9. ag

    Taxes. I couldn’t agree more. The idea that people shouldn’t support this country is crazy to me. When I was growing up, my mom lived in a beautiful neighborhood in NJ, where no one used the public school system, except for a poor segment of the town, which was totally separated geographically. I remember how at one point, one of our neighbors started a political campaign, proposing that the individuals who didn’t use the public school system should be able to use education taxes towards their private school expenses. (I don’t remember the details, and I’m sure it was more complicated than I’m suggesting, but…) I remember thinking, “how dare these people try to further ruin the education (education!!) of those who already have the short end of the stick–where’s the communal responsibility and concern for our future.” Somehow our mentality is messed up. But I also appoint some of the blame to the government, because if it was more open about how our taxes are being used, if we received an accounting and got results–in the school system, on roads, subways, airports etc.,–maybe, I’m hoping, people would be more supportive. Every time I’m on the subway in this great city, I think about how very wrong something must be.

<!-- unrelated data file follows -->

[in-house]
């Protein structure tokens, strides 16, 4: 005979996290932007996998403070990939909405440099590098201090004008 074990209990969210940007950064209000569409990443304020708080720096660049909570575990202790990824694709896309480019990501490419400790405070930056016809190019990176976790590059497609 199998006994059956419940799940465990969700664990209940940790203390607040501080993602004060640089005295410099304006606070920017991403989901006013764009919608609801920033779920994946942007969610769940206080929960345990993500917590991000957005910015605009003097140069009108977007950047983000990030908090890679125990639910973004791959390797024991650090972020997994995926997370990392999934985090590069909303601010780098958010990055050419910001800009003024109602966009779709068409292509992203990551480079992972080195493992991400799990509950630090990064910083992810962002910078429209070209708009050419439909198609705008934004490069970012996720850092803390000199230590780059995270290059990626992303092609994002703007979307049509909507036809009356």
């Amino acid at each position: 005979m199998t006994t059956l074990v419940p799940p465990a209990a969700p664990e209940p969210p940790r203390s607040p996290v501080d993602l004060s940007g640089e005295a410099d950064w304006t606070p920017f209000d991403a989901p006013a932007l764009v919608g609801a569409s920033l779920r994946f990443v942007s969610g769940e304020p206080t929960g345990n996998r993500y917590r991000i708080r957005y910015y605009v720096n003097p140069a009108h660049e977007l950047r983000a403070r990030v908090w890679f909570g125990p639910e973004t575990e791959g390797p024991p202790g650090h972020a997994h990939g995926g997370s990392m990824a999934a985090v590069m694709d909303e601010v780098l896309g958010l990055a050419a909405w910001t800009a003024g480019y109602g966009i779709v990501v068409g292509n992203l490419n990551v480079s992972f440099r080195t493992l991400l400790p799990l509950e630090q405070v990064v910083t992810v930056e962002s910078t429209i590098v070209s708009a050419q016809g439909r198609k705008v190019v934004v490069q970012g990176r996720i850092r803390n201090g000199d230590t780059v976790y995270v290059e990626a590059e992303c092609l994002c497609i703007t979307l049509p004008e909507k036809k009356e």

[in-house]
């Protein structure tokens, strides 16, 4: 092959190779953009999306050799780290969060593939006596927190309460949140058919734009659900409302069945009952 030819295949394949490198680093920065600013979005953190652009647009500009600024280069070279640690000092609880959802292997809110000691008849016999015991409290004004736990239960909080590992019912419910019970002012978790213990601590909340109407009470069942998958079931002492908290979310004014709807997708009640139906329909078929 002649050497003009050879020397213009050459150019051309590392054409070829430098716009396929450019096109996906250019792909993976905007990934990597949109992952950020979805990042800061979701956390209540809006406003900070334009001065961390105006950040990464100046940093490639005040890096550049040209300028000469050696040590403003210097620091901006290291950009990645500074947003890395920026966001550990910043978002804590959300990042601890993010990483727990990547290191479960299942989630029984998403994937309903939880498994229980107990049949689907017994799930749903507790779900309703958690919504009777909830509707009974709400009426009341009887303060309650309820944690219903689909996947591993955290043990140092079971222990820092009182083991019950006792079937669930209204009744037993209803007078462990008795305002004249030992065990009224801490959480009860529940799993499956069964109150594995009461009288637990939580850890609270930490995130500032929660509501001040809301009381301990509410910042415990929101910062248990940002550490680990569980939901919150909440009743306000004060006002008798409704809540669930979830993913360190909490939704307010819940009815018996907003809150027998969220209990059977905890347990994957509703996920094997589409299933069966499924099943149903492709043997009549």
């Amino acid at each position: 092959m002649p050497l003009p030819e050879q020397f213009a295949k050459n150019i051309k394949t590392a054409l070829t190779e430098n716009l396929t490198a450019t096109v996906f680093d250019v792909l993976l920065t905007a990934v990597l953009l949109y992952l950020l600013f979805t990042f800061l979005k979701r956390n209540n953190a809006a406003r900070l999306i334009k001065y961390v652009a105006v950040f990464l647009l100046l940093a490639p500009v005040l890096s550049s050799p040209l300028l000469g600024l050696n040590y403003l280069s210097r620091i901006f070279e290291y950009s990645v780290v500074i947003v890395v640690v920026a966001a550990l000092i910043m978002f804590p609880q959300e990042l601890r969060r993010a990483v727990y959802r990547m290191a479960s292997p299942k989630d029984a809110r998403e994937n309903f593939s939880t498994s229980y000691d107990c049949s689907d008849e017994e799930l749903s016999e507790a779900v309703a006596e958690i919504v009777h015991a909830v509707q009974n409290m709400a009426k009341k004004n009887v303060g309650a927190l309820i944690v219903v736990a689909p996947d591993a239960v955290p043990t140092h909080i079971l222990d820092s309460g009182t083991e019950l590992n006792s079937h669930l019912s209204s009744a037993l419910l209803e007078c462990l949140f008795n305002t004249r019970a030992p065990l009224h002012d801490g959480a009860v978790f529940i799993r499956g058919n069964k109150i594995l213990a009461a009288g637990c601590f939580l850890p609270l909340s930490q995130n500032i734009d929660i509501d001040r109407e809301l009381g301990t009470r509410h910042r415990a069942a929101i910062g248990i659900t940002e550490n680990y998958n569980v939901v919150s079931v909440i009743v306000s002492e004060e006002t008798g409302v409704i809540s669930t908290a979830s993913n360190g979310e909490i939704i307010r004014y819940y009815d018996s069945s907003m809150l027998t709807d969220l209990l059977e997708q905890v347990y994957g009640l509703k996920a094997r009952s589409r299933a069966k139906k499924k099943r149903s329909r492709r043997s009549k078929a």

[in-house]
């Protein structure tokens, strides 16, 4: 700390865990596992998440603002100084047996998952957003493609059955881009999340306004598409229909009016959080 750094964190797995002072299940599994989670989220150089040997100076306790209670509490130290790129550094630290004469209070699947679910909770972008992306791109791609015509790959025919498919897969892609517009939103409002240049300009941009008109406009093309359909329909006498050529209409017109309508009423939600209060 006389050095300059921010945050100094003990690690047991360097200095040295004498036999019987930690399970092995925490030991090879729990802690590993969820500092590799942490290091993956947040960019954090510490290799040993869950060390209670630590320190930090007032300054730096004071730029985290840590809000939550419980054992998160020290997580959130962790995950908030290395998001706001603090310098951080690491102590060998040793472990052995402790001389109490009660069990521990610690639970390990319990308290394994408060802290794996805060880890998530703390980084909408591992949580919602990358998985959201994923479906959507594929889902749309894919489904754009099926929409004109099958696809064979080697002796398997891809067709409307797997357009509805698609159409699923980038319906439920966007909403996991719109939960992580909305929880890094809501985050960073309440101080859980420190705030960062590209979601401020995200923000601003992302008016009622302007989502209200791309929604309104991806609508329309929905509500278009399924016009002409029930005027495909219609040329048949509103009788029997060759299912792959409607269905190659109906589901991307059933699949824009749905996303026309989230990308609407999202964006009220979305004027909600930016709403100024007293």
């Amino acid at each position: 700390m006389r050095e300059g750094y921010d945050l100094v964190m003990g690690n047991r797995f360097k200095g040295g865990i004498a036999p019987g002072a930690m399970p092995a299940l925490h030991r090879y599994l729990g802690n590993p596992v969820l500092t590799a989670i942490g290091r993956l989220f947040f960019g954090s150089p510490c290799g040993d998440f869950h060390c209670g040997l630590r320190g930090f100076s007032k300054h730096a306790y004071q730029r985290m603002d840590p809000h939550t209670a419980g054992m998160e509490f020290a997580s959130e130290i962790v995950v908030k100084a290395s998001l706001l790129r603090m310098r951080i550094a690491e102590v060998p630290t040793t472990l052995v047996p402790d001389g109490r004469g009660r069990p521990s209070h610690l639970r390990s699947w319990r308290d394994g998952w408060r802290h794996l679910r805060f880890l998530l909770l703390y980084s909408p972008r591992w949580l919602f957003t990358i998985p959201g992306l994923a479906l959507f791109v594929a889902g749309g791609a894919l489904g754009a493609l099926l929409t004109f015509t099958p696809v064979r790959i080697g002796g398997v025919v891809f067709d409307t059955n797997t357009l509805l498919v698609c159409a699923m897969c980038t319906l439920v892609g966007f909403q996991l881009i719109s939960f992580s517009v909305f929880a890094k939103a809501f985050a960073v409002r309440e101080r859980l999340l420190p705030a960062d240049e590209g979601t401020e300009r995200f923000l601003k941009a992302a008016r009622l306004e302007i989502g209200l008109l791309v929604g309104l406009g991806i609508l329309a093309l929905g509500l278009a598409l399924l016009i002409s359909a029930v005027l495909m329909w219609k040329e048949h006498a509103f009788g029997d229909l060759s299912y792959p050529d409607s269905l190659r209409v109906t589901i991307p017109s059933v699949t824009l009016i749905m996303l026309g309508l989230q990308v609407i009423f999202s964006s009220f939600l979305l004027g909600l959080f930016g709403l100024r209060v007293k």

1. Gotham Gal

      Not paying for education is absurd. Just to keep the quality of life for everyone and someone not mugging you because they can’t get a job

      1. laurie kalmanson

        totally agreepay for schools or pay for prisons but not paying is not an option and the former is better for everyone than the latterproperty tax funded education totally does keep poor schools poor and rich schools rich; there needs to be a better way — geography shouldn’t be destiny

    2. ShanaC

      that happened in my district – and it is happening in the monroe district in upstate ny currently

  10. leslie